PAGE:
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Eye Makeup Safety Tips

The makeup industry in North America is a billion dollar industry. You can find makeup sections in almost all drug stores and super markets. In North America, wearing makeup is definitely the social norm. Pretty much almost every women I know wears it (Alecia Keys being the exception, but lets face it… I don’t really know her). Because makeup has such a prominent place in our society, I felt it important to write a blog article about it. Our blog post is not about discouraging makeup wearing, but to better inform you how to wear and apply it. We don’t want you to compromise the health of your beautiful eyes in the name of beauty, although many people decide that beauty is really important, so they decide to get surgery to look great, feel great thanks to this. So we’ve wrote this blog article on eye makeup safety tips to help you minimize your eye health risks while wearing it!

In our office, our optometrists and opticians literally see thousands of pairs of eyes a year. Some eyes are healthy… some eyes are not so healthy… and some of the unhealthy eye complications are due to improper makeup use. Many women know the rules of wearing makeup; like cleaning brushes, and discarding expired product. But really, how many women actually follow these rules? The reality is that using makeup can put you at a higher chance of catching an eye infection, getting an eye stye, or having other ocular problems that can lead to other serious issues!

Eye Makeup Safety and Expiry Dates

Everything now a days has an expiry date; milk, car seats, and eye make-up included. You may think that an expiry on make-up products is just another money grabbing scheme thought up by big cosmetic companies to get your money. In fact, the make-up expiry guide line is put in place with your eye health in mind. As a rule, you should replace your mascara every 3 months (same as a toothbrush or contact lens case), your eyeliner, and eye shadow should be replaced every 6 to 12 months.  Following these time guidelines will help you reduce your chance of catching an infection due to old dirty makeup products.

Clean Your Brushes And Makeup Applicators Often

Makeup artists and dermatologist recommend that makeup applicator tools be cleaned quite frequently. This is because over time makeup builds up in the brush bristles and sponges of the makeup applicator tools. This buildup of makeup can become home to old skin oils, bacteria, and debris. If your applicators are dirty, they can cause infections. A dirty applicator can also make it harder to apply your makeup evenly. There are some special products that can be purchased from cosmetic stores which are specially designed to clean your makeup tools. Because we are not in the business of cleaning makeup applicators, we’ve founds a great article for you to read that discuses how to care for your makeup tools here!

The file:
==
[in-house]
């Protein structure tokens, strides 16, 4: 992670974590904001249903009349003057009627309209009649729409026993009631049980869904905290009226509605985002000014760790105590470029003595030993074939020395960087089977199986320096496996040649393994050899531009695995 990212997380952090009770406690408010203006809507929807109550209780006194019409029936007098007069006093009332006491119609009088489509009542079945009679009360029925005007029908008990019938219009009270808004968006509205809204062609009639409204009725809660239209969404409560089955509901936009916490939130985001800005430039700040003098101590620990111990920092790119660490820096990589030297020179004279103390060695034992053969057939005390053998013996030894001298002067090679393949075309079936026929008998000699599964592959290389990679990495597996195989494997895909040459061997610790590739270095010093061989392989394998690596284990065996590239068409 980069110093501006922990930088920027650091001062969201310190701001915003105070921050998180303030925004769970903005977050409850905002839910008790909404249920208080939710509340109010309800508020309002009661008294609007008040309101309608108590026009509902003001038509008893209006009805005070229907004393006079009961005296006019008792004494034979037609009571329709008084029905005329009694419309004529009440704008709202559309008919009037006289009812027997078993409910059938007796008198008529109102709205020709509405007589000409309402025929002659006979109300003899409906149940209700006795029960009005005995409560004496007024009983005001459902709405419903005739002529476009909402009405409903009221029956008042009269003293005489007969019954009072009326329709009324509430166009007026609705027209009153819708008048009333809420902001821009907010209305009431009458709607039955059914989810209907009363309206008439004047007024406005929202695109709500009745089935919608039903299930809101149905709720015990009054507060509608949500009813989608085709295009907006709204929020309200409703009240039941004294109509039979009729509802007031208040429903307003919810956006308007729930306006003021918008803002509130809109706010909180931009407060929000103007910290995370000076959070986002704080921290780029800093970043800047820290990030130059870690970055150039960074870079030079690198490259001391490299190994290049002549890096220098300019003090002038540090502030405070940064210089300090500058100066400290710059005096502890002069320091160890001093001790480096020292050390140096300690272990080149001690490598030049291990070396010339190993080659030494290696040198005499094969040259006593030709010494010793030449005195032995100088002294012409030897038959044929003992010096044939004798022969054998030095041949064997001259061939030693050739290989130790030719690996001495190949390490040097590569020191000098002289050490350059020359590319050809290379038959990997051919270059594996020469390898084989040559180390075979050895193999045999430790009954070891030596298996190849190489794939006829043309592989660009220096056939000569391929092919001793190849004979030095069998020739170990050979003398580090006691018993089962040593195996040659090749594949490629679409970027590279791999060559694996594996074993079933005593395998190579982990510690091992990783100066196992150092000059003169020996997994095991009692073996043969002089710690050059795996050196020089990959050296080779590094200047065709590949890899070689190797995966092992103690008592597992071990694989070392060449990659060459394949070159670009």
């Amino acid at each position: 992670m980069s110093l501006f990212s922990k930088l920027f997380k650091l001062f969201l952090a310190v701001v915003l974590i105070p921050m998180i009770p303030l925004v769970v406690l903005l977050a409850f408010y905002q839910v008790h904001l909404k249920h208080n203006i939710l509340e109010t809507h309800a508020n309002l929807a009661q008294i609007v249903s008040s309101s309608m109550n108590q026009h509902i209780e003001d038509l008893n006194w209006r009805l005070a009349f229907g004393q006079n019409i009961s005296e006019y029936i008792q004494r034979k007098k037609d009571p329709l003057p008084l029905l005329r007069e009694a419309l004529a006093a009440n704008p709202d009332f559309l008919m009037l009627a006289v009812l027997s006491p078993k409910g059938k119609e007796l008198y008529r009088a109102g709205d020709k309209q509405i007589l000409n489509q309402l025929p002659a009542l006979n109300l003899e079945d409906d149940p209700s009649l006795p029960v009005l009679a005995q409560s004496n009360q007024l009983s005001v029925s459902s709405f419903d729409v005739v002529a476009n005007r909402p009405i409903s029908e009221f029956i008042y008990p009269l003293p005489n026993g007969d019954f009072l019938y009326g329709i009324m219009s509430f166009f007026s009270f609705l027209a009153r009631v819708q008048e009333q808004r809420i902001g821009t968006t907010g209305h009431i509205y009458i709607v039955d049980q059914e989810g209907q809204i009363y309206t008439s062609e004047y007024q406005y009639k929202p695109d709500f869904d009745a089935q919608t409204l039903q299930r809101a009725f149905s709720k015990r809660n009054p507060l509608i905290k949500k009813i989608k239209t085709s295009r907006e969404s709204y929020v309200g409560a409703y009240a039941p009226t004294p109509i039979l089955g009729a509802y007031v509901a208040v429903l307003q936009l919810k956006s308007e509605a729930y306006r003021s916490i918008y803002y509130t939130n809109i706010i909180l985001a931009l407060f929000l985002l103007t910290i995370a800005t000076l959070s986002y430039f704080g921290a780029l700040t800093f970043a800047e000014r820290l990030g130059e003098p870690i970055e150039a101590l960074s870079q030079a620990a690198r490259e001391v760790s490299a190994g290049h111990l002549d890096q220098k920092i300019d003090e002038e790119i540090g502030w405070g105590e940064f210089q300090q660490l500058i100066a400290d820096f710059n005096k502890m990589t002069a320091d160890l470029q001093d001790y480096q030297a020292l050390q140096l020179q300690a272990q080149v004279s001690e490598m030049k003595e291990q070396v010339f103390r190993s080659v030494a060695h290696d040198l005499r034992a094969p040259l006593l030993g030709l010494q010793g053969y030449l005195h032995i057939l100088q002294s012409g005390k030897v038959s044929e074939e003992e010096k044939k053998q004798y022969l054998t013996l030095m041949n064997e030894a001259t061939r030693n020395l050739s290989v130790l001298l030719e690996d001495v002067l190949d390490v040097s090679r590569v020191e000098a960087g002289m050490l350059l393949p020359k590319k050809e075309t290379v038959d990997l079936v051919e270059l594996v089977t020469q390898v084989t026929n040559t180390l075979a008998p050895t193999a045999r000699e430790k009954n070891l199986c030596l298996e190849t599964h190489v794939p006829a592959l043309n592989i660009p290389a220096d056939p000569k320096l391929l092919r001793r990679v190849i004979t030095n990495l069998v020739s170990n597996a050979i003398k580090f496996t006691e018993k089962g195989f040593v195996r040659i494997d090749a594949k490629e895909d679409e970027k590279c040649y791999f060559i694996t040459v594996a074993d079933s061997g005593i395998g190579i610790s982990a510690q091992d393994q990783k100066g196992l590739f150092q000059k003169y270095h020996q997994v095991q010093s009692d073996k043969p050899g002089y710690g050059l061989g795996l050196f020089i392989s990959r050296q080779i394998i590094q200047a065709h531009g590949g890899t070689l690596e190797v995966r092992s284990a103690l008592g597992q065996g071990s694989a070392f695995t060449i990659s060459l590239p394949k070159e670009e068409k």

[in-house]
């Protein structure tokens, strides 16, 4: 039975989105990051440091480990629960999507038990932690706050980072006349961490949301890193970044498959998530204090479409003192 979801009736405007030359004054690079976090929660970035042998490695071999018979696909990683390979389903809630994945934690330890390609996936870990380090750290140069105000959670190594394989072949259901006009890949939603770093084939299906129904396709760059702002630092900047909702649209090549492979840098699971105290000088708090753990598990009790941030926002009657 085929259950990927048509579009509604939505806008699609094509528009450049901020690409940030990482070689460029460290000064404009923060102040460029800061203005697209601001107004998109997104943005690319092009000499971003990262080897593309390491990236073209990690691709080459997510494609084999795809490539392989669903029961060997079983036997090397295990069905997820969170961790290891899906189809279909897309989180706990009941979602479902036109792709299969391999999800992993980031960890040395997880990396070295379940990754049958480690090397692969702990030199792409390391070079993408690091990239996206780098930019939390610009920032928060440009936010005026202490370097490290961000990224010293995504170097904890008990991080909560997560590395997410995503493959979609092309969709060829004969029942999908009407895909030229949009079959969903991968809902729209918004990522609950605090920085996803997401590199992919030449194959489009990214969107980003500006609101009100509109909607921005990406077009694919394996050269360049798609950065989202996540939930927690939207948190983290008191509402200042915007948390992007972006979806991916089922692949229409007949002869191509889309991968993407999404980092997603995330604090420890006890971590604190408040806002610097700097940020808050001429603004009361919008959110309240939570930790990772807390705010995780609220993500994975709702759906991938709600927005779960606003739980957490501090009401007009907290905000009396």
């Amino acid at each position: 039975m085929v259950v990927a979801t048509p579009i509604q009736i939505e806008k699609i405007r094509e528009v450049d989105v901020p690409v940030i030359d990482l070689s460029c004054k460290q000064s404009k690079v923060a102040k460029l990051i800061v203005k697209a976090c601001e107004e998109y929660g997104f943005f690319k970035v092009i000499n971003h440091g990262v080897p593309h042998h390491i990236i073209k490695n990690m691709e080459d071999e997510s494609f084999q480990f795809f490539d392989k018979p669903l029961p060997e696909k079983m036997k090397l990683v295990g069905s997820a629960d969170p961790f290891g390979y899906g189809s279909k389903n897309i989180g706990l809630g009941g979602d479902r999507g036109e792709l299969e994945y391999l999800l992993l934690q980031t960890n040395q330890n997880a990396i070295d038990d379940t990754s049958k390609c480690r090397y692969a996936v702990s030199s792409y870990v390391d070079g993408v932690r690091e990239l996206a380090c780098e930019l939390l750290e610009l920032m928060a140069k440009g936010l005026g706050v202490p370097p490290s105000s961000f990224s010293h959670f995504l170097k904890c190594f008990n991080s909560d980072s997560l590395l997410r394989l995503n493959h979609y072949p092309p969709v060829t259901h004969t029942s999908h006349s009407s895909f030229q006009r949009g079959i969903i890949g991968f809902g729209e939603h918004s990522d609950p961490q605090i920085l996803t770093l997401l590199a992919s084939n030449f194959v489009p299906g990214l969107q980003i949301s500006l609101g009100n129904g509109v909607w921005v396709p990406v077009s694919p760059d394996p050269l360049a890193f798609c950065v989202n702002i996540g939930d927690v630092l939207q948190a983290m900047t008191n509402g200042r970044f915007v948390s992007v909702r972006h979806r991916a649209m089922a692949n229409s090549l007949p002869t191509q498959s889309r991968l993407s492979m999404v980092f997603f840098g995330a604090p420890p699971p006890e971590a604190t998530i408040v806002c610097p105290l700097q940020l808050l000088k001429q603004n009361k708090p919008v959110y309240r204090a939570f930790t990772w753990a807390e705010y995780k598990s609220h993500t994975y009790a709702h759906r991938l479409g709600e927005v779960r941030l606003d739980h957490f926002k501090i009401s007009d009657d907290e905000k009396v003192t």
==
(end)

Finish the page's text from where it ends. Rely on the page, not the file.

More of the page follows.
Learn How Line Your Eyes

Eye makeup safety - Eyeliner

Eye makeup safety – Eyeliner

One of the biggest offenders of eye makeup safety and improperly applied eye makeup deals with the use of eyeliner. Did you know that there is a correct and an in-correct place to put eyeliner? Many women choose to apply their eyeliner, directly to the waterline margin of their lower eye lids (above their lash line). This is definitely an eye health “no, no”! Eyeliner applied inside the lid margin can clog small oil glands (meibomian glands). The function of the meibomian glands is to secret oil into the tear film to help moisturize the eyes and keep them healthy. The clogging of these tiny pours, can cause eye infections, styes, and dryness. One way to continue to use eyeliner and avoid complications in doing so, is to line below the meibomian gland openings, under the eyelid margin by the eyelash line.

Sharing Isn’t Aways a “Nice” Thing To Do!

The act of sharing is a nice gesture, unless it’s sharing your eye makeup! Lending a friend or family member your eyeliner or mascara may seem like an innocent thing to do, so what’s the problem? The problem with doing this, is that you can expose yourself and your friend’s eyes to unwanted bacteria and viral infections. Not all eye infection symptoms are visible. Sharing make-up makes you more vulnerable to unwanted eye problems, and red infected eyes are generally less than pretty! So the next time you’re asked to lend your liner, think eye makeup safety and say “No”!

So the next time you go to put on your eye makeup, show your eyes some love by following our eye makeup safety tips!

If you have any questions regarding the health of your eyes, book an appointment online with one of our knowledgable optometrists!

Article written by: Trina Vanaalst – Registered Contact Lens Practitioner & Optician


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